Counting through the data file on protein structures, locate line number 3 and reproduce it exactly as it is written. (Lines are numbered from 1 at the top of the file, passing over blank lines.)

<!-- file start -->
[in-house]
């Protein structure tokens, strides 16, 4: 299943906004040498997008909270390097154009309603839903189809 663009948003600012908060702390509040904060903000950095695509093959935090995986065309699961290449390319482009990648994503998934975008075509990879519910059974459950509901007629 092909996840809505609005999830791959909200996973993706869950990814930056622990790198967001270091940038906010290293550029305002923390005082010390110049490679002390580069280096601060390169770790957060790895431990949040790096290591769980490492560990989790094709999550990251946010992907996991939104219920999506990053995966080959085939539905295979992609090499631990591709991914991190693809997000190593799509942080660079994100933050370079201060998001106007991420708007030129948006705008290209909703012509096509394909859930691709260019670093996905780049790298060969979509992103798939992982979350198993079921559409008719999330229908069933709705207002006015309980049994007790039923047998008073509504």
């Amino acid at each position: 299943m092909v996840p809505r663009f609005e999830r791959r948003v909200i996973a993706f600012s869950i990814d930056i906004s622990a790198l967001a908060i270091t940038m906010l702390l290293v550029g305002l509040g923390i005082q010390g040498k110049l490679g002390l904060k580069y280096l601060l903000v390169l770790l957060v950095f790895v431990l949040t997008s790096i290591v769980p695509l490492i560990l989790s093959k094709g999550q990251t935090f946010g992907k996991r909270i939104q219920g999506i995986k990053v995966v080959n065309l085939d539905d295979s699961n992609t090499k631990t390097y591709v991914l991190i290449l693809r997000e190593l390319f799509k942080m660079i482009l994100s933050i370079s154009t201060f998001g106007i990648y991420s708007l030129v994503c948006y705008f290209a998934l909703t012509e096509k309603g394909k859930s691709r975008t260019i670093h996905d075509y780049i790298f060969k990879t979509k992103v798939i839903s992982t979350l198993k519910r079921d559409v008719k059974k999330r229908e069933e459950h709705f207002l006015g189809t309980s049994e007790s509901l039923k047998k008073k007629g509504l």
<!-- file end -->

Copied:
């Amino acid at each position: 299943m092909v996840p809505r663009f609005e999830r791959r948003v909200i996973a993706f600012s869950i990814d930056i906004s622990a790198l967001a908060i270091t940038m906010l702390l290293v550029g305002l509040g923390i005082q010390g040498k110049l490679g002390l904060k580069y280096l601060l903000v390169l770790l957060v950095f790895v431990l949040t997008s790096i290591v769980p695509l490492i560990l989790s093959k094709g999550q990251t935090f946010g992907k996991r909270i939104q219920g999506i995986k990053v995966v080959n065309l085939d539905d295979s699961n992609t090499k631990t390097y591709v991914l991190i290449l693809r997000e190593l390319f799509k942080m660079i482009l994100s933050i370079s154009t201060f998001g106007i990648y991420s708007l030129v994503c948006y705008f290209a998934l909703t012509e096509k309603g394909k859930s691709r975008t260019i670093h996905d075509y780049i790298f060969k990879t979509k992103v798939i839903s992982t979350l198993k519910r079921d559409v008719k059974k999330r229908e069933e459950h709705f207002l006015g189809t309980s049994e007790s509901l039923k047998k008073k007629g509504l």